Kestrel Class w/c 18th May

Maths and English Week Beginning 18.05.20:

English –

Continue to follow the Hamilton lessons if you can. There’s a range of activities, but feel free to dip in and out of the Hamilton activities and those that I post below.

Alternatively, if you cannot access this, please complete the activities below:

Activity 1:

Read through this extract and find any modal verbs (such as will, could, might, must). 

Once you have highlighted any modal verbs you can find have a go at the activity below:

Now, using modal verbs, write 3 sentences about what Eric thought when he first arrived. For example:

When Eric looked out of the window, he must have thought it looked very different to his home.

Activity 2:

Read the next part of the extract below, as you do so, start to think about how Eric may feel and how the child in the story feels and how they are different.

Today, I would like you to continue practising using conjunctions. Write 2 paragraphs, 1 for Eric and 1 for the child hosting him. Each paragraph should be written from that person’s perspective about the other person. You should include 3 conjunctions in each paragraph. Use these prompt questions to help you:

  1. How might the child feel about the way the other looks?
  2. How much the child feel about the way the other acts?
  3. What might the child think the other is thinking?
  4. Do you think the child is happy to be around the other? 
  5. What might the child want to ask the other?

Here is an example paragraph, written from Eric’s perspective. 

I really like my host family as they have an amazing room in the house. I like to sit in the room because it’s full of food and I don’t have a room like that at home. I think my host family is a little strange, I work hard as much as I can so I can have a good future and use my education to find a good job and support my family but I don’t think my new friend is worried about that. Luckily, they seem happy to let me explore their home and they even take me to cool places where there is so much to see and hear, even the plants that grow here are different! I can’t speak very good English but if I could I would want to ask my new friend if they want to come and see my house one day – it’s not as nice as theirs but they seem to like the different plants I show them so they might like the ones that grow where I come from.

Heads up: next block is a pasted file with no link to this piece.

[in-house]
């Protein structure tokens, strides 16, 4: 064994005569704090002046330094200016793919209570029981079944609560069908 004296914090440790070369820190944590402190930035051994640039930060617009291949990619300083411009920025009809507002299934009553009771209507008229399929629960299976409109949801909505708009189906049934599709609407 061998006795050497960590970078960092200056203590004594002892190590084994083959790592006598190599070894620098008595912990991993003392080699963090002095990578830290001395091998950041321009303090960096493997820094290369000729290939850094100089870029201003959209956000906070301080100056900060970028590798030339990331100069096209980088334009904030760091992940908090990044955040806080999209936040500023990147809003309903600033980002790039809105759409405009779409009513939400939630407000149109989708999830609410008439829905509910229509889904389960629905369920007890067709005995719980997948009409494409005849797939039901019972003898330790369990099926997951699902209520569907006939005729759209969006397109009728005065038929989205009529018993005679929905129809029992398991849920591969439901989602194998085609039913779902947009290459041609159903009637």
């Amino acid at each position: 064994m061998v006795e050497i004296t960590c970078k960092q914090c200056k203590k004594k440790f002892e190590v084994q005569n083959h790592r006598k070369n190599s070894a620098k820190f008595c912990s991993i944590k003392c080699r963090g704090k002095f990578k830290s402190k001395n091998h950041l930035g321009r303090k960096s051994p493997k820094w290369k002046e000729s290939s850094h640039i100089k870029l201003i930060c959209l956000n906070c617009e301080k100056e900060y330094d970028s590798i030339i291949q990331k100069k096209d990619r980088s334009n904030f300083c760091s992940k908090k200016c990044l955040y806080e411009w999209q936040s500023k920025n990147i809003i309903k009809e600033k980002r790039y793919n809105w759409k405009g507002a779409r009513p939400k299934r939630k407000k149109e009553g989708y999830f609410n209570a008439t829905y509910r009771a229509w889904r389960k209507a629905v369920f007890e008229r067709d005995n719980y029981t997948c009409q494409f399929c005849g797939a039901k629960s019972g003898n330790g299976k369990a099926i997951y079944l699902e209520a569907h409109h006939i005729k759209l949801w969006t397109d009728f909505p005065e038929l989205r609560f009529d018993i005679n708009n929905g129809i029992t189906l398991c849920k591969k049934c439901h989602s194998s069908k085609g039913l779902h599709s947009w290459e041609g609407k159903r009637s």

Activity 3:

Read the final part of the extract today:

Once you have read that, have a look at the illustrations below that go with the text:

Using the text and the illustrations, have a go at answering the questions below, verbally if you want to:

  1. Now you have seen the illustrations, have your thoughts about Eric changed?
  2. Where do you think Eric comes from and why?
  3. What do you think Eric’s family are like?
  4. What do you think Eric’s gift is? 
  5. Would you like to visit Eric’s home?
  6. What do you think you would see if you visited Eric’s home? (Bonus: Draw an illustration of Eric’s home)

Maths –

White Rose has slightly changed their maths coverage alongside working with the BBC so you will now need to download the worksheets here first as they are no longer free. I thank you all for your feedback, White Rose is evidently popular with parents across the whole school so we are continuing to use them for maths coverage. Any questions, please free to email as always using FAO: Miss Marfleet as your subject line when emailing the office.

If you are unable to access this, try completing the following: 

Activity 1: 

Think about how we use bar models in school to help us with calculations. We have looked at similar things to the activity below before. It’s asking you to show the calculation by shading in the bar model but it also wants you to complete the written calculation with both an improper (top-heavy) fraction and a mixed number.

Activity 2: 

For today’s activity, you will need to find equivalent fractions and convert the fractions so that the denominator of all fractions is the same and matches the fraction that the bar model is split into. For example, if the bar model is split into 10 equal parts, your fractions should all have the denominator of 10 (be in tenths).

Once you have completed those, have a go at adding these mixed numbers below. Remember to add the whole numbers first and then the fractions before recombining them to find the answer.

Greater depth challenge: 

How do you simplify your answer? Could all answers be simplified? What would your steps to success be?

Activity 3:

Have a look at the bar models below showing subtraction calculations, how are they showing that they are subtracting a fraction? Don’t forget to do that on your own work. 

Once you have completed the above fractions work. Have a go at what is below, if it’s too easy and you are able to access it, have a go at subtracting some fractions with different denominators instead. You can roll a dice twice to generate a fraction or have a go at some of these using a bar model to help you. You will need to find the equivalent fractions first. 

Greater depth challenge: 

Why is it easier to convert the fractions so that they share a common denominator first? Are there any important rules to remember when subtracting fractions? Is it easier to add or to subtract fractions? Why? Do you have any clever tricks or tips for working with fractions?


If you complete the challenge, have a go at writing a similar one of your own.